Five Questions: Flavors of Thanksgiving
As you sit down with friends and family this week over a big Thanksgiving dinner, you may believe you’re honoring a 400-year-old tradition. That’s not exactly true. According to the historians at Plimoth Plantation, who answered this week’s Five Questions, there was no pumpkin pie, certainly no Black Friday and maybe not even turkey.
Q: Was there really no turkey at the first Thanksgiving in 1621?
A: It’s hard to say. Colonist Edward Winslow’s eyewitness account notes only that the Wampanoag Native Americans brought venison, while the colonists prepared a variety of fowl — with waterfowl like ducks and geese being most likely.
Q: But there was definitely no pumpkin pie?
A: True. The colonists may have eaten pumpkin in 1621, but definitely no pumpkin pie. For one, the fledgling colony probably didn’t have the butter and wheat flour for making pie crust. More importantly, though, the earliest pumpkin pie recipes are dated after the first Thanksgiving, and they treat the pumpkin more like apples, slicing and sometimes frying it.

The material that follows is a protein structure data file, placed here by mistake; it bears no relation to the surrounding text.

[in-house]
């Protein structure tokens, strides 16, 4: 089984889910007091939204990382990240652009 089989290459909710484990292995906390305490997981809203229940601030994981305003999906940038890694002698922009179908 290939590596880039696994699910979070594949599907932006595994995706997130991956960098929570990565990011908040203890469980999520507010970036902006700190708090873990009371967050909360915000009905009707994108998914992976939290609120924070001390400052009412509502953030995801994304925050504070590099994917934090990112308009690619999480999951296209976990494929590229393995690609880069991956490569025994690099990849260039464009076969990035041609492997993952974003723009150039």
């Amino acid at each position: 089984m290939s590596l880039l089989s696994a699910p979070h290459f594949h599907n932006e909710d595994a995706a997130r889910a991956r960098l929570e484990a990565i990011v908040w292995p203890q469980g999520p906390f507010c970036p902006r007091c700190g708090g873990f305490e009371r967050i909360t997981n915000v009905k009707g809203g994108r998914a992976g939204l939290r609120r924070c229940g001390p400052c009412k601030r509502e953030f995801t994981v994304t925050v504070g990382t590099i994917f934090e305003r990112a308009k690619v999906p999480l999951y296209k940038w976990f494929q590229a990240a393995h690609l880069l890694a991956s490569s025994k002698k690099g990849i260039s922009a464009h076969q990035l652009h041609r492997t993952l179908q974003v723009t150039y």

Q: What about cranberries?
A: The Wampanoag may have used cranberries as a garnish in some dishes, but it would be another 50 years before an English writer would mention boiling the quintessential New England berry with sugar for sauce. In 1621, sugar was so expensive in England, it’s unlikely the colonists had any available.
Q: And mashed potatoes?
A: No way. White potatoes originated in South America and had not made their way into the Wampanoag diet by 1621.
Q: So what am I eating, anyway?
A: The modern Thanksgiving dinner didn’t fully come together until sometime in the 1800s, when Americans with nostalgia for colonial times tried to recreate the classic tastes of hearth and home. It’s fair to say they did a pretty good job.